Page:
|VIRGEN DE GUADALUPE, from the workshop of renown |
Kapampangan carver, Nick Lugue, 2002
The apparitions of Our Lady of Guadalupe to a Catholic convert, Juan Diego, an Aztec Indian of Mexico, began in Tepeyac Hill in 1531. There, the 57-year old Juan was told by the Lady to inform the Bishop what he has seen. Juan Diego succeeded only in talking to the Bishop on his second visit; in turn, the Bishop advised the native to ask the Lady for a sign to prove that she was indeed Mary. In Her next apparition.the Lady asked him to gather roses growing on top of Tepeyac Hill, which Juan Diego collected and wrapped in his tilma, a cape made of cactus fiber.
After the Lady arranged the roses, she sent back Juan Diego to the Bishop. Appearing before the religious leader, Juan Diego let fall of the roses wrapped with the tilma. But it was not the blooms that stunned the Bishop, for there,impressed on the tilma, was the picture of the Blessed Mother—just as the native described Her.
Upon his return to the village, Juan Diego was surprised to find a sick uncle cured, who told him of his meeting with a young woman bathed in soft light. This Lady told him She had sent his nephew to see the Bishop with a picture of herself. She then told Juan Diego’s uncle that she and the image be called “Sta. Maria de Guadalupe”. It was clear that She was one and the same woman--the Blessed Virgin--seen by both Juan and his uncle, the same one whose likeness was now on the tilma.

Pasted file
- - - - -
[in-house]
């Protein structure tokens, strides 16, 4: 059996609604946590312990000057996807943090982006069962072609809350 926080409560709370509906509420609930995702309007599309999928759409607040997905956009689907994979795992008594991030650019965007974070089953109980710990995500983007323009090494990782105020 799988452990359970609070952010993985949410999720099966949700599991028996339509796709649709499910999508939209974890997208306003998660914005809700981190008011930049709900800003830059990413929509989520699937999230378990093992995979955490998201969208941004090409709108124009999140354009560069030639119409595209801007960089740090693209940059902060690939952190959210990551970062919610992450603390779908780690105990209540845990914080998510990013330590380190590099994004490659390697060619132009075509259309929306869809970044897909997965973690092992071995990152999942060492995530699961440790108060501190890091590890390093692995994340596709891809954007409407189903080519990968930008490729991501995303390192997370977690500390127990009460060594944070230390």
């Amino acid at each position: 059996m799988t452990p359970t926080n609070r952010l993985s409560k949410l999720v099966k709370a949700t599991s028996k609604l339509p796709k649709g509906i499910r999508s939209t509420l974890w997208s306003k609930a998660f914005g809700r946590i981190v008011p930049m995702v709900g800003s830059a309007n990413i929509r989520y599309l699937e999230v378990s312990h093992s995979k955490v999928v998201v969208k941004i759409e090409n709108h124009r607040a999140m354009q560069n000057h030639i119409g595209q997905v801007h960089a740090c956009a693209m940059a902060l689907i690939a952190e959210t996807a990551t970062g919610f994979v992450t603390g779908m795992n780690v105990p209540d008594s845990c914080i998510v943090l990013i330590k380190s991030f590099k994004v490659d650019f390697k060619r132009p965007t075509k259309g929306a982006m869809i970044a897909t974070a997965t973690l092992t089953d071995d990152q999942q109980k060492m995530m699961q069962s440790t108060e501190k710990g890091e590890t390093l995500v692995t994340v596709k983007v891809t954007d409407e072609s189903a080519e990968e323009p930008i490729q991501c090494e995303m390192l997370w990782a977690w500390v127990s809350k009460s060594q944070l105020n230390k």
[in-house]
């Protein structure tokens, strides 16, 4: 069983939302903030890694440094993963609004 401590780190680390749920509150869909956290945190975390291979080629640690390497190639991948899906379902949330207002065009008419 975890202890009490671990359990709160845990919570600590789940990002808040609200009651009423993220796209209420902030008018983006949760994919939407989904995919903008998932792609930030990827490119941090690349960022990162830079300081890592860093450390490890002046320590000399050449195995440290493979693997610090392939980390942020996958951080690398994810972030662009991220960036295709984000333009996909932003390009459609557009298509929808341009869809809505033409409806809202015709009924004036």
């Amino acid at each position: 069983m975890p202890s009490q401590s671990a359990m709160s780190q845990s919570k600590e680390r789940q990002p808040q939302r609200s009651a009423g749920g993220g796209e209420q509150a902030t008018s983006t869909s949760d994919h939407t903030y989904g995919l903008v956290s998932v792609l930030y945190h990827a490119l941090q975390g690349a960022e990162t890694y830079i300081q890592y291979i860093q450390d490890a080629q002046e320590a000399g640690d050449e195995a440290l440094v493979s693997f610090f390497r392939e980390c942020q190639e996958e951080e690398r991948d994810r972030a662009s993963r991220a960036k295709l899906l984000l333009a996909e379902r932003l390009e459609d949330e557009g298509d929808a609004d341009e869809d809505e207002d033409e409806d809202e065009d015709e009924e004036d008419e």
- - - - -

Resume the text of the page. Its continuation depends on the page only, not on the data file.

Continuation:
Thus began the spread of the worldwide devotion to the Virgin of Guadalupe. The devotion is centered on the tilma with the miraculous imprint of the Virgin’s image that shows no sign of being painted or sketched. It is enshrined in the basilica of Our Lady of Guadalupe, which has become the most popular religious pilgrimage site in the Western Hemisphere.
For centuries, attempts have been made to replicate the image sculpturally—and it has always been a challenge to represent the image tri-dimensionally, as it has quite a complex iconography.
The Lady stands upon a crescent moon, in reference to the woman of Rev. 12:1 who has symbolically the "moon under her feet", a symbol of her perpetual purity. An angel supports her, a testament to her royalty. The Lady’s mantle is blue-green or turquoise, the color of eternity and immortality. The limbus or gold border of her mantle is another sign of nobility. The stars on her mantle are indicative of her supernatural character and her personage as the Queen of Heaven. They are the pre-dawn stars of the winter solstice that appeared on the morning of 12 December 1531.
The bow, tied high around her waist, is a symbol of new life. Its position and the slight swelling of the abdomen indicates that the the Lady is infanticipating, almost ready to give birth, which would further confirm her identification with the woman of Rev. 12 who is about to deliver her child. The whole figure is surrounded by a strange light, a mandorla, with scalloped edges.This representation, crafted by award-winning religious sculptor Nick Lugue of San Vicente Apalit, was commissioned by a patron from Batangas, who donated the 4-foot image to a local church where She now reposes.
Picture of the Guadalupe Virgin:http://www.patheos.com/blogs/holyrover/2017/05/03/with-the-virgin-of-guadalupe-in-mexico-city/
Pictures from Don Sevilla III, Nick Lugue